Friday, April 29, 2005

Through With Buzz


Farewell to an idea … The cancelings,
The negations are never final. The father sits
In space, wherever he sits, of bleak regard,

As one that is strong in the bushes of his eyes.
He says no to no and yes to yes. He says yes
To no; and in saying yes he says farewell.

Wallace Stevens, from “The Auroras of Autumn”
How might one say farewell to philosophy?

Kant imagined that the feverish hallucinations of metaphysics could be resolved into transparent principles of thought, and he undertook to expose the illusions of philosophy as the play of a finite set of articulable concepts. But Kant’s logic of mental activity inspired two centuries of speculation more wild than any he could have imagined.

The cancelings, the negations are never final.

There’s no way to quit philosophy from within philosophy, for it reinscribes itself endlessly.

Wallace Stevens knows this. He is no stranger to the metaphysical impulse, and he recognizes the impossibility of its desires—which include the desire that there be a way out of philosophy that philosophy recognizes.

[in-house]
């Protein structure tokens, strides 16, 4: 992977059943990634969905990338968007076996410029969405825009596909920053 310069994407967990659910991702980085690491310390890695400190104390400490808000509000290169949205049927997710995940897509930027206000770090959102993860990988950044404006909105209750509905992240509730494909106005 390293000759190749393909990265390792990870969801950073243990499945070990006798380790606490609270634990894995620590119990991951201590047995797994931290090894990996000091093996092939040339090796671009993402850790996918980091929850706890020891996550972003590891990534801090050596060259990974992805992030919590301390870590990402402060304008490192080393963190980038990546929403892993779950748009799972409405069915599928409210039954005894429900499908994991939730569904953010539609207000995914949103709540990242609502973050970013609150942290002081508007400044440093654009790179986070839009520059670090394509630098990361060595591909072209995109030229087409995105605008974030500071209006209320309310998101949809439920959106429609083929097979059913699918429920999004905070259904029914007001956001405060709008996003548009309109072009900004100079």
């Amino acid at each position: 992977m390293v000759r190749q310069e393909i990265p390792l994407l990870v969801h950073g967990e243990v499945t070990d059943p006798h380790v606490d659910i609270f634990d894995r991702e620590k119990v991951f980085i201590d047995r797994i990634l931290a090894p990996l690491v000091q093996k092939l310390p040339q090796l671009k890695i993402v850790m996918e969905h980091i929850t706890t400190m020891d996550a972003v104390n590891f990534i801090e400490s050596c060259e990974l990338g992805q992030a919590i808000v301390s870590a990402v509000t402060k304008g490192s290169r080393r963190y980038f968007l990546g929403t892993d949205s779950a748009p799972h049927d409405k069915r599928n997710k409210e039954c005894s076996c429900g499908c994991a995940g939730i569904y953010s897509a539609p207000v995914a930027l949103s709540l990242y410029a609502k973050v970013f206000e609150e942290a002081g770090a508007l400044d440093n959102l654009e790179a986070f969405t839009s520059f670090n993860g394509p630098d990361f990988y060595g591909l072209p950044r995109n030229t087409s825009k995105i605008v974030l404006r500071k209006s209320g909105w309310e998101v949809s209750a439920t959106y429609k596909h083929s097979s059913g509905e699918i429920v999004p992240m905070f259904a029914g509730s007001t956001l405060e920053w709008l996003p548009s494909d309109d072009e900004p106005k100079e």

In my room, the world is beyond my understanding;
But when I walk I see that it consists of three or four hills and a cloud.
Philosophical problems cannot be solved, only walked away from, out into a world that is the stuff of action and not the object of thought, and this walking away cannot be rendered philosophically responsible.

“The real discovery is the one that makes me capable of stopping doing philosophy when I want to.” Yes, Wittgenstein, but this is not a philosophical discovery.

“There is a danger of falling into an interminable oscillation. But we can find a way to dismount from the seesaw.” Yes, McDowell, but philosophy will not show us this way.

Anscombe writes that for Aristotle, a practical syllogism concludes not with a proposition but with an action.
Dry food suits any human
Such-and-such food is dry
I am human
This is a bit of such-and-such food
Therefore… [the agent eats the food]
We shall see whether my conclusion—to let philosophy be—will be an action or just a representation. But for now I declare Fort Kant done with philosophy.


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